Morals, management, and 2012

With 2012, Roland Emmerich has forgotten Stalin’s first rule of disaster filmmaking: A single death is a tragedy, a million deaths is a statistic. And so with the whole world coming to an end, Emmerich delivers a big pile of statistics but very little in the way of tragedy.

The Day After Tomorrow is pretty close to a perfect film. The key, of course, is the relationships  — between Jake and Emmy and between Dennis and Jake, with the plot driven by dad’s promise that he would come and find his son, no matter what. Of course he’ll succeed, but it’s the individual acts of heroism and loss along the way that keep us engaged with the magnificent special effects.

2012 is just one long mess of CGI’d destruction, with a relationship structure ripped straight from Twister. And while I’ll take Amanda Peet over Helen Hunt any day, John Cusack is no Bill Paxton. Worse, he’s no Dennis Quaid, with none of the manly-man gravitas that makes you want him to actually save his family. Instead, Cusack is a whiny, failed writer who is clearly a bad husband and a worse father. His kids dig mom’s new boyf, a plastic surgeon played by the creepy, corrupt reporter from the last season of The Wire. And of course they like the new boyf: he loves them and their mom and is a good provider.

None of this should stop you from seeing the movie, of course. But what really makes the film worthwhile is a chance to digest the film with the most perverse moral grounding imaginable.

There is a simple code to these sorts of films: There’s always a bad guy who redeems himself just before he dies, a magic negro type who sacrifices himself for the greater good, and the loyal friend who sticks with the hero, because he apparently has no real family of his own. In the end, the question of who lives and dies is determined by an entirely predictable calculus of schoolyard justice.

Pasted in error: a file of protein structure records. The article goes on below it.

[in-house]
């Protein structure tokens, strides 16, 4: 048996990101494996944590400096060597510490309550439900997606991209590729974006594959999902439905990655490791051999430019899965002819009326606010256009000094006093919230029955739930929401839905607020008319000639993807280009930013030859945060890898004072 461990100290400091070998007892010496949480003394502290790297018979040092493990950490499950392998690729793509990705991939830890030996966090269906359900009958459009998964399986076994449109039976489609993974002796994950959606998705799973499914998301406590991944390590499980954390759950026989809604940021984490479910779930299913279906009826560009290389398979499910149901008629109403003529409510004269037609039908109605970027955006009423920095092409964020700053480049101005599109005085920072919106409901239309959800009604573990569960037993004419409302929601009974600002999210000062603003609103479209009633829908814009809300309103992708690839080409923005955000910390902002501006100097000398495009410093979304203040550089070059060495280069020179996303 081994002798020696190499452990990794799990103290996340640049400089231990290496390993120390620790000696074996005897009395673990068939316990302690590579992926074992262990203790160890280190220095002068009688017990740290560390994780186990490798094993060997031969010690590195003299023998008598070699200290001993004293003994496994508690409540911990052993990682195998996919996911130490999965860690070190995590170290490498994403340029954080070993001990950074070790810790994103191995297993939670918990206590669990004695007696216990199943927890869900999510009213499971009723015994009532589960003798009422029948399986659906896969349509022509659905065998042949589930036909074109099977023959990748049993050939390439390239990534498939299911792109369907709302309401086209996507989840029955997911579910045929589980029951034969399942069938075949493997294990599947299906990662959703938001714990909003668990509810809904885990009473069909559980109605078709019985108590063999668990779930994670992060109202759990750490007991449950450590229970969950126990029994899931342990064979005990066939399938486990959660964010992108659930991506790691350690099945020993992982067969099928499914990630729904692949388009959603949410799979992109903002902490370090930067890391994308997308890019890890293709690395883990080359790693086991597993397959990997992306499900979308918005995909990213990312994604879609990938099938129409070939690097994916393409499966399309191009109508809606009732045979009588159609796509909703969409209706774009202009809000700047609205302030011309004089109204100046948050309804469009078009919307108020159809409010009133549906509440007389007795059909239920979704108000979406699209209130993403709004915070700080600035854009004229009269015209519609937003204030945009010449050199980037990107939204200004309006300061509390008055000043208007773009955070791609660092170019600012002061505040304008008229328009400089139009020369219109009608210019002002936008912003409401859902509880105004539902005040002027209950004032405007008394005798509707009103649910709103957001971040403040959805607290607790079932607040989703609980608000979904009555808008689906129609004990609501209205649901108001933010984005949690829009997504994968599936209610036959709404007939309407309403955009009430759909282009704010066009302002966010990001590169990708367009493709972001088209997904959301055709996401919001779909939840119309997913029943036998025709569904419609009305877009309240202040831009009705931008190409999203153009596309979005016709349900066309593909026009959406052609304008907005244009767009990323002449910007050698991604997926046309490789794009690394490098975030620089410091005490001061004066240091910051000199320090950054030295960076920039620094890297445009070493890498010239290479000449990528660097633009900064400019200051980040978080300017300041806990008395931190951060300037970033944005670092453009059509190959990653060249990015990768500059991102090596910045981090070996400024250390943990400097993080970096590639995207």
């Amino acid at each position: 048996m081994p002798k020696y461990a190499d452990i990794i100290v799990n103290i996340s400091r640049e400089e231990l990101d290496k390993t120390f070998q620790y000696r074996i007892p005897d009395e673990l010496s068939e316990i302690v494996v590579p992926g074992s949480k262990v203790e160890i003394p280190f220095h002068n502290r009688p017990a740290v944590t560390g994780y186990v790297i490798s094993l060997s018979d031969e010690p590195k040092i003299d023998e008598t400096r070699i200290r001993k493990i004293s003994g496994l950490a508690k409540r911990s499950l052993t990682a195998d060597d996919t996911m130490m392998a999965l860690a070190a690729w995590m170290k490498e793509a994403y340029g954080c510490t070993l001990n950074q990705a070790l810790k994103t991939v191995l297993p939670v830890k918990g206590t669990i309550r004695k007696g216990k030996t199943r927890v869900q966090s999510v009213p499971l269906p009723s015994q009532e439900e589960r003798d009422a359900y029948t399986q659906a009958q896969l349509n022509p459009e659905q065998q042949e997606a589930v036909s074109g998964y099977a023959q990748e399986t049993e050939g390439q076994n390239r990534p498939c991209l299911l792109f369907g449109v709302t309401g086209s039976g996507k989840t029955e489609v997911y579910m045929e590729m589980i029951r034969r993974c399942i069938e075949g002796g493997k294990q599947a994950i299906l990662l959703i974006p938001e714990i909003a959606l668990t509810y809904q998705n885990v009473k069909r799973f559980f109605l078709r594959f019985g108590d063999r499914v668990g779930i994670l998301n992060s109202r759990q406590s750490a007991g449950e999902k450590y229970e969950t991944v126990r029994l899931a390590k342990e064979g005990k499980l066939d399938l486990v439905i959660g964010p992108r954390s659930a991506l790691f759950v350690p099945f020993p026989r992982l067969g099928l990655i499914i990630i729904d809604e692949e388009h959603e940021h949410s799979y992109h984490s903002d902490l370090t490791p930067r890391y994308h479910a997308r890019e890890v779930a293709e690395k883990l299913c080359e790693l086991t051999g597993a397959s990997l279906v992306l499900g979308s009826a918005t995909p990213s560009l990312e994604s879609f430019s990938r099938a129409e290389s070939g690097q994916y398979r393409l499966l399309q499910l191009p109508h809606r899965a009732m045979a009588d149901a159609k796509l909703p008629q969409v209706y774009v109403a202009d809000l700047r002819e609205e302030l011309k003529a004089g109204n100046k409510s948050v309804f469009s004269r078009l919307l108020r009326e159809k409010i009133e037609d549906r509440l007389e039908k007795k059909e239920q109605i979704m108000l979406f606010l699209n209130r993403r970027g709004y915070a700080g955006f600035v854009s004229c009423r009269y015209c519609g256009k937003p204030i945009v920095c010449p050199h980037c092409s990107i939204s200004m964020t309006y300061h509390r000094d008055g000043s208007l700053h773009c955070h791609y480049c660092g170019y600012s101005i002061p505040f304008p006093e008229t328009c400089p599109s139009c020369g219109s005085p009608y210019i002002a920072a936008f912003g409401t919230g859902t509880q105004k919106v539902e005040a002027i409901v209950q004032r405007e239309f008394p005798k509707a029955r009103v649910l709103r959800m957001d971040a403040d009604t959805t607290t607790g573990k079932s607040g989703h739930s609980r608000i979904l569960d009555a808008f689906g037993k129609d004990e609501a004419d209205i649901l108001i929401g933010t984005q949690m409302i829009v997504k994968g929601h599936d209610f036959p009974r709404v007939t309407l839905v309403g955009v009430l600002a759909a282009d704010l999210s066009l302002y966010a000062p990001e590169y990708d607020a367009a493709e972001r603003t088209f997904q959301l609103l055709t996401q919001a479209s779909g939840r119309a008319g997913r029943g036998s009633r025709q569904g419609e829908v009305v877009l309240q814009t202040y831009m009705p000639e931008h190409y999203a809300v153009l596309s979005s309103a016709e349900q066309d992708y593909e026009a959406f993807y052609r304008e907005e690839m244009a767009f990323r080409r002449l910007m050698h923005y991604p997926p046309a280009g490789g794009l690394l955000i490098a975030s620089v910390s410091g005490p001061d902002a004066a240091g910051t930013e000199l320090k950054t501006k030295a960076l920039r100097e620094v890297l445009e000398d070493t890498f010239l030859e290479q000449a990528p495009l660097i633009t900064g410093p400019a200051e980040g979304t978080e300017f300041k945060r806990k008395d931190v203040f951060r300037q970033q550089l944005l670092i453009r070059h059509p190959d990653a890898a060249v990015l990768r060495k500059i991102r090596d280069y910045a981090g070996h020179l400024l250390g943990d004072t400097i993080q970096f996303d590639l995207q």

Emmerich has taken heat for the implicit racism of the film, which shows a bunch of white people getting saved at the expense of members of the other races. That’s true enough, but the big problem with this film is not that it is an example of twisted politics, but that it is a lesson in horrible management.

In 2012, the world is coming to an end, and almost all the people who do their jobs, remain calm, and make the hard choices are portrayed as villains and end up dying horribly, while the people who panic, get emotional, and abandon professionalism and public service in favour of private interest  are heroes.  The president abandons the citizenry and dies a noble death, while Oliver Platt — the most senior remaining member of the administration — is portrayed as an asshole for trying to make the tough choices that absolutely have to be made.

Meanwhile, through their own narcissism, John Cusack and his crew manage to almost destroy the ark that will save humanity, only to be cheered when they (barely) manage to fix the mess they caused. I dunno… maybe it’s some weird George W. Bush parable, but it is hard to love a film where a useless idiot like Cusack gets his wife and family back, while the guy who actually did all the work of saving them (the plastic surgeon) gets mulched in the massive jaws of an industrial ratchet, the harmless Russian mail-order bride drowns, and the guy who let them into the ship in the first place (against his better judgement) almost gets his leg ripped off for his efforts.

Still, it is nice to see the Earth get some.